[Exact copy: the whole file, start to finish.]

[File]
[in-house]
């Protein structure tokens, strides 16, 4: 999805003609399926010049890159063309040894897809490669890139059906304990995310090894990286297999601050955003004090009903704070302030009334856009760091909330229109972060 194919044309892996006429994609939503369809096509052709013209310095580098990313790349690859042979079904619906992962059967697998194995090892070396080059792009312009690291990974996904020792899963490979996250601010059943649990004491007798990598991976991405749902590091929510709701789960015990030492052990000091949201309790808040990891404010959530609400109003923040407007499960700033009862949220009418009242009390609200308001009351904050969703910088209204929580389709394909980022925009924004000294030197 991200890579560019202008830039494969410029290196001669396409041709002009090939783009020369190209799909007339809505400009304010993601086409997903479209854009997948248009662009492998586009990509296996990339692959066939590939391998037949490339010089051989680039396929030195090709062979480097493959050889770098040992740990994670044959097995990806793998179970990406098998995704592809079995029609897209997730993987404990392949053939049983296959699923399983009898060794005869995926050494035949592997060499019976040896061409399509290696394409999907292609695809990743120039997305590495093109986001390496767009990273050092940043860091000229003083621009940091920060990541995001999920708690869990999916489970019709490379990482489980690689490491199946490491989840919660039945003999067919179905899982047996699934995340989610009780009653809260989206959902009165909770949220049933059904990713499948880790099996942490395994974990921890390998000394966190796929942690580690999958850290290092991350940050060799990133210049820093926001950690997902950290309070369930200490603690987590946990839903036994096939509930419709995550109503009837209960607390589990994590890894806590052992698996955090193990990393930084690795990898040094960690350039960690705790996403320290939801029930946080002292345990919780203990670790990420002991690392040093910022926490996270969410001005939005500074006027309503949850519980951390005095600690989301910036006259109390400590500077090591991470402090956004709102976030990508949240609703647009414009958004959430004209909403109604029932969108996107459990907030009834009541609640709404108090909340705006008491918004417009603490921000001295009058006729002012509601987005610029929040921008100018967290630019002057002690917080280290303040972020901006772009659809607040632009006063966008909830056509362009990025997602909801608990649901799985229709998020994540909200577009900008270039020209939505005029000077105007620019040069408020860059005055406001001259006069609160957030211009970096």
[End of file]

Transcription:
[in-house]
């Protein structure tokens, strides 16, 4: 999805003609399926010049890159063309040894897809490669890139059906304990995310090894990286297999601050955003004090009903704070302030009334856009760091909330229109972060 194919044309892996006429994609939503369809096509052709013209310095580098990313790349690859042979079904619906992962059967697998194995090892070396080059792009312009690291990974996904020792899963490979996250601010059943649990004491007798990598991976991405749902590091929510709701789960015990030492052990000091949201309790808040990891404010959530609400109003923040407007499960700033009862949220009418009242009390609200308001009351904050969703910088209204929580389709394909980022925009924004000294030197 991200890579560019202008830039494969410029290196001669396409041709002009090939783009020369190209799909007339809505400009304010993601086409997903479209854009997948248009662009492998586009990509296996990339692959066939590939391998037949490339010089051989680039396929030195090709062979480097493959050889770098040992740990994670044959097995990806793998179970990406098998995704592809079995029609897209997730993987404990392949053939049983296959699923399983009898060794005869995926050494035949592997060499019976040896061409399509290696394409999907292609695809990743120039997305590495093109986001390496767009990273050092940043860091000229003083621009940091920060990541995001999920708690869990999916489970019709490379990482489980690689490491199946490491989840919660039945003999067919179905899982047996699934995340989610009780009653809260989206959902009165909770949220049933059904990713499948880790099996942490395994974990921890390998000394966190796929942690580690999958850290290092991350940050060799990133210049820093926001950690997902950290309070369930200490603690987590946990839903036994096939509930419709995550109503009837209960607390589990994590890894806590052992698996955090193990990393930084690795990898040094960690350039960690705790996403320290939801029930946080002292345990919780203990670790990420002991690392040093910022926490996270969410001005939005500074006027309503949850519980951390005095600690989301910036006259109390400590500077090591991470402090956004709102976030990508949240609703647009414009958004959430004209909403109604029932969108996107459990907030009834009541609640709404108090909340705006008491918004417009603490921000001295009058006729002012509601987005610029929040921008100018967290630019002057002690917080280290303040972020901006772009659809607040632009006063966008909830056509362009990025997602909801608990649901799985229709998020994540909200577009900008270039020209939505005029000077105007620019040069408020860059005055406001001259006069609160957030211009970096």